An 11th century writer remarks that the T’ang had so little confidence in the crossbow that they equipped its users with halberds for self-defence. They then tended to succumb to the temptation to throw down their crossbows and charge, so that other men had to be sent to follow them and pick up the discarded weapons. One source gives the ratio of bows to crossbows in the ideal army as five to one. (118)
By the Sung Dynasty (960-1279 CE), weapons took another step forward in design with a 1073 CE directorate of weapons given the task of supervising their production. The period saw the arrival of the repeating crossbow which was capable of firing a bolt every couple of seconds, albeit with a reduced accuracy. Other design improvements included greater firing power, the addition of sights to increase accuracy, and stirrups to aid in cocking the weapon. The crossbow’s continued importance to warfare is illustrated in the following quote from the 1044 CE Wu Ching Tsung Yao which states that the crossbow is, "the strongest weapon of China, and what the four kinds of barbarian most fear" (Peers, 130). There then follows a description of its use, stating that warriors fired from behind their shields and then moved behind the infantry lines so that they were protected while reloading their weapons. A unit of crossbowmen could also advance in a circular formation which allowed them to rotate their fire and protect their colleagues while they reloaded.
A heavier and larger type of crossbow was developed which could be used as an artillery weapon. As well as firing single or multiple bolts from fixed positions, such crossbows could be mounted on chariots and wagons to quickly move them to where they were most needed on the battlefield. During the Warring States period siege warfare was a frequent occurrence, with well-fortified cities protected by high walls and towers. Mounted crossbows with pulleys and windlasses to draw back the cord, thus, became a useful defensive weapon.
The Han army employed a heavy crossbow which required 159 kg (350 lb.) to cock. They were mounted on a revolving base and those men strong enough to work them were known as chueh chang. The Sung also used artillery crossbows with fixed mounts and winches, but these were not as common as single-armed stone slingers which were employed in their hundreds in single battles and sieges.
Impact on Warfare
The crossbow was a technical weapon which required know-how both for its construction and effective use, two factors which gave the Chinese states a distinct advantage over their less developed neighbours. Then when the states were fighting each other, the weapon would have been particularly effective against opponent’s chariots which were slow-moving on unfavourable terrain and protected only by leather coverings. One official letter describing a victory notes that "wherever the crossbow bolts reached, the chariot tracks were chaotic and the banners were scattered" (in Di Cosmo, 163). This may have been one factor in the demise of the chariot in Chinese warfare from the mid-Han period (others were the arrival of cavalry and lighter-armed, more mobile infantry forces).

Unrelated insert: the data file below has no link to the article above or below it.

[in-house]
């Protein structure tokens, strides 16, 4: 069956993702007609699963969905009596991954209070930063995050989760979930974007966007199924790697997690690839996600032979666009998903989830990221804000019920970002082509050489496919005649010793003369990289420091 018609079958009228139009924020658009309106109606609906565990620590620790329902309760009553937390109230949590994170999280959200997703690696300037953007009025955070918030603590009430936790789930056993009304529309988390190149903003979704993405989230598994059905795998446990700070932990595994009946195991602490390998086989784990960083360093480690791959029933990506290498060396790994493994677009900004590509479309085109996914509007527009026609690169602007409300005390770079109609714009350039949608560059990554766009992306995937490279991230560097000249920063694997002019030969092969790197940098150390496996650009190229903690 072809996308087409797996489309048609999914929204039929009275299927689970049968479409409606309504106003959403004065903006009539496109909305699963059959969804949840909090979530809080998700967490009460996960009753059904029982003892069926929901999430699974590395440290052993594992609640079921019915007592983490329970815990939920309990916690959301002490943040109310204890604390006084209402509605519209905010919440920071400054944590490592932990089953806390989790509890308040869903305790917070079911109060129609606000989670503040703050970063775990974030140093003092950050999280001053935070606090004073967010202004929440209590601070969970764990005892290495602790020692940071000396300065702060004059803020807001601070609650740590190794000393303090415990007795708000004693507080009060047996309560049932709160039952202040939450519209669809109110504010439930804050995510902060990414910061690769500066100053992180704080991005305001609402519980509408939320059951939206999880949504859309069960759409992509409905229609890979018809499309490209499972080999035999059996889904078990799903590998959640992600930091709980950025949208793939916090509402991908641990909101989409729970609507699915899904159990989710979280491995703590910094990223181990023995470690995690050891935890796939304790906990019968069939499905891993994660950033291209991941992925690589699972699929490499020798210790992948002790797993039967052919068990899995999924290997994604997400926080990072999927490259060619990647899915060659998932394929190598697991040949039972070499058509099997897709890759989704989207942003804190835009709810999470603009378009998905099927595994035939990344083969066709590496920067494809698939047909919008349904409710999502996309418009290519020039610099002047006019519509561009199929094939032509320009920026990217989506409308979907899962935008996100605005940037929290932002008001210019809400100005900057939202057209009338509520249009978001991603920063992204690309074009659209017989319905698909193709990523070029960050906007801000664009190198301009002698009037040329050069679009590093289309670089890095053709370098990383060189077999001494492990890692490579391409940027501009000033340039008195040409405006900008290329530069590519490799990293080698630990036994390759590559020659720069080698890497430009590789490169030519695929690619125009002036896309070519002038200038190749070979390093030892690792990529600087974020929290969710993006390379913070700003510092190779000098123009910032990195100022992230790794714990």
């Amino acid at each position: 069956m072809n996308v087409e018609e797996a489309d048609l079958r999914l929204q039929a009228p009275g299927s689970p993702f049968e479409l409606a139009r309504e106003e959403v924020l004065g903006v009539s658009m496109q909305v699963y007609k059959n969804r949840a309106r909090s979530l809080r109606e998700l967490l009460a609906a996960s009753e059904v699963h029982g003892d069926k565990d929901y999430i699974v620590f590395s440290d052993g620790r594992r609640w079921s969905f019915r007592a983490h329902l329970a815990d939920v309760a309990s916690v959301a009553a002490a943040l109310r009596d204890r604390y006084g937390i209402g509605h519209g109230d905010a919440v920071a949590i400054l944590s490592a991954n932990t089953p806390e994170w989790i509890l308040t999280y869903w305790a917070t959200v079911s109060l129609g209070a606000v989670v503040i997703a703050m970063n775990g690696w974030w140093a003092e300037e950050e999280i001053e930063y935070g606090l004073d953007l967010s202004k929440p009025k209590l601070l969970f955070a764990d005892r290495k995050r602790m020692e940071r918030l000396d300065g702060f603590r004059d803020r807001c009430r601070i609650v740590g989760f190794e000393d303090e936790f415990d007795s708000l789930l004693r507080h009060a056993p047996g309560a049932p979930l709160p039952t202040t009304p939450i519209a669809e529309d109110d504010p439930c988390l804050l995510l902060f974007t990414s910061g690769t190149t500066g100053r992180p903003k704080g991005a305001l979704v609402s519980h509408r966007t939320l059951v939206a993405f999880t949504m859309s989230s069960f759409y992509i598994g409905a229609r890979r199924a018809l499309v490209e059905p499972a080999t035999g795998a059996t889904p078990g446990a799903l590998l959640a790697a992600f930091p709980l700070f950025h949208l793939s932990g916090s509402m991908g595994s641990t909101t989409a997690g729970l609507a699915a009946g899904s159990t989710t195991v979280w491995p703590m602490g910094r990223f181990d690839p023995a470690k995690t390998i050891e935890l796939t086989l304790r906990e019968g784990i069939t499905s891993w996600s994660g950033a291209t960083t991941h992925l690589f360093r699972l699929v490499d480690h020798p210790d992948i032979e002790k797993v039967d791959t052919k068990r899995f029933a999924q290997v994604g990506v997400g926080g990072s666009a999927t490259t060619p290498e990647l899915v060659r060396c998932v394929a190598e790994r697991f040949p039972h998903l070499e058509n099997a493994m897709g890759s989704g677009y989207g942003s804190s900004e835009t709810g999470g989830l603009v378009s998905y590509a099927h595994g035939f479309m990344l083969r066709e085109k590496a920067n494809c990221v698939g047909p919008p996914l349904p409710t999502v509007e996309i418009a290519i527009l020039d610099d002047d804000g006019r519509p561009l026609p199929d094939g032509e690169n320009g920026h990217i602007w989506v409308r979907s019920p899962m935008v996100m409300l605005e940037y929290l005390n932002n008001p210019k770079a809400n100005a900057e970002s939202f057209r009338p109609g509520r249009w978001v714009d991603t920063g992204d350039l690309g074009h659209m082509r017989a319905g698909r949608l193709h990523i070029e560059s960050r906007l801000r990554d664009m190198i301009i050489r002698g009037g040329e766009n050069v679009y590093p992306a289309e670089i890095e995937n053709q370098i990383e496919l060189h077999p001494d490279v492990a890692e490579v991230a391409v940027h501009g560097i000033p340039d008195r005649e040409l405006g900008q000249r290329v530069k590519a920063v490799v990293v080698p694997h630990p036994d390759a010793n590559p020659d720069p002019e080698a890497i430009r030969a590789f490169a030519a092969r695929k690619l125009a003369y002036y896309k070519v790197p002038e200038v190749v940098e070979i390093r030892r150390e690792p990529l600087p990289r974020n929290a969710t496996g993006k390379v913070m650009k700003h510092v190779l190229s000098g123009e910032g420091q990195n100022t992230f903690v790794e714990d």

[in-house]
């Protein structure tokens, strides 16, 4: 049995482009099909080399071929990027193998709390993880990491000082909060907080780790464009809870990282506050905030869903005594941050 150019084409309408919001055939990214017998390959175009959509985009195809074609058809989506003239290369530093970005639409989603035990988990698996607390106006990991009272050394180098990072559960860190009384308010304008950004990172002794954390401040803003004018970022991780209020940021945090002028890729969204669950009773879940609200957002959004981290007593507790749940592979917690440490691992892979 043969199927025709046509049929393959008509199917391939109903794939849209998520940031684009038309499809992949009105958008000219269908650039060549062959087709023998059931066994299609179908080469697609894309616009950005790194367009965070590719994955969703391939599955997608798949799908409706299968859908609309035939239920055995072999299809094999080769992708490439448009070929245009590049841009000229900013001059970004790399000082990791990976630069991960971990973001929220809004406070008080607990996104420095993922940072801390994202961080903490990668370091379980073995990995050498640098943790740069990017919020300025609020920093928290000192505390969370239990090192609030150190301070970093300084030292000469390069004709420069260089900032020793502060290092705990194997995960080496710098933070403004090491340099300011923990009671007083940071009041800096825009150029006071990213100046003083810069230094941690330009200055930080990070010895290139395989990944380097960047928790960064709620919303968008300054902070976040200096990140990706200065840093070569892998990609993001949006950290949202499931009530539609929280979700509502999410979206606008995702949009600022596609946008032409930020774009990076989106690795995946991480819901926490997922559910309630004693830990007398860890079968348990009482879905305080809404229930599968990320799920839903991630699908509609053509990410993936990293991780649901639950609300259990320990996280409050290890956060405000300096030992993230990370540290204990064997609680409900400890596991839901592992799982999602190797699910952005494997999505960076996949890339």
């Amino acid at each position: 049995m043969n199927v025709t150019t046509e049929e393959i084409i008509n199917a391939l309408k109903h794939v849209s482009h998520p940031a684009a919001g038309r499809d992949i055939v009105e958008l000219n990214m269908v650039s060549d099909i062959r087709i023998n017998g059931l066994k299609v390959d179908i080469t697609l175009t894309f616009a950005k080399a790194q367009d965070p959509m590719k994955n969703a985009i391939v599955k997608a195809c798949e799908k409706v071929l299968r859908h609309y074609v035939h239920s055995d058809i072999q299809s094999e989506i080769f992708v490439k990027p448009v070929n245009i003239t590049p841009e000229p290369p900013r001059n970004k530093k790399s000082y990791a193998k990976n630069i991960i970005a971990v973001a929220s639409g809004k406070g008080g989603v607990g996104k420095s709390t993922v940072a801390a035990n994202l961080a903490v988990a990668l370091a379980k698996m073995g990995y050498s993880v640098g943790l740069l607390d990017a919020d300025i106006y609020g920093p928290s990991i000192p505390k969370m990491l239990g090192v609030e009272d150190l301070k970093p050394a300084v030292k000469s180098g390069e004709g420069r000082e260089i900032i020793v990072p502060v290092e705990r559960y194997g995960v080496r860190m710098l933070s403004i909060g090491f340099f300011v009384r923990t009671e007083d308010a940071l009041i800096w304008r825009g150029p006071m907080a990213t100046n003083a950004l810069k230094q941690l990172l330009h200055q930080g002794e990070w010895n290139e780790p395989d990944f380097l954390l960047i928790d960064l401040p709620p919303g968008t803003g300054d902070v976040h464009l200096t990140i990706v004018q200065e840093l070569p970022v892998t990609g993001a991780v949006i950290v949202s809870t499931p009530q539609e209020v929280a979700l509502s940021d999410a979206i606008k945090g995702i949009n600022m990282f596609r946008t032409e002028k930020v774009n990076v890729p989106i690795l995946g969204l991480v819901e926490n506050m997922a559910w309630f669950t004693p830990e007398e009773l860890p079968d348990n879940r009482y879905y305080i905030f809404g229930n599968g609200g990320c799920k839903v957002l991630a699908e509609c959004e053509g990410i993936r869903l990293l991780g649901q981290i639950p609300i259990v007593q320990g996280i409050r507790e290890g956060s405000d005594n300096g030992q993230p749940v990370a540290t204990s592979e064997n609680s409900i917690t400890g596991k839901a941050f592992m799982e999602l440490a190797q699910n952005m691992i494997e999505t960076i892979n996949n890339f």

As the weapon became more common armies began to equip themselves with better armour and helmets as a consequence of the crossbow’s improved penetration power compared to the bow. Metal (bronze and then, later iron) or leather strips were tied together with cords and helmets fashioned from metal so as to offer better protection, although, at close range, there was not much that could stop a well-aimed crossbow bolt.
The crossbow made killing a little less personal, too. The Sung period, for example, saw the specialisation of crossbowmen with the use of snipers aiming at specific long-range targets. One success is recorded at the 1004 CE battle of Shan-chou where the general Hsiao T’a-lin was struck down by a crossbow arrow fired from afar. The increased firing range the crossbow gave meant that an army could attack the enemy despite natural obstacles that would have hitherto blocked an engagement, again allowing warfare to be conducted at a safer distance. As the military tactician T’ai Kung notes in his Six Secret Teachings: "Strong crossbows and long weapons are the means by which to fight across water" (Sawyer, 1993, 70). The crossbow was such an efficient weapon that, despite new developments such as stone slingers and gunpowder cannons, it would remain a feature of Chinese warfare well into the 19th century CE.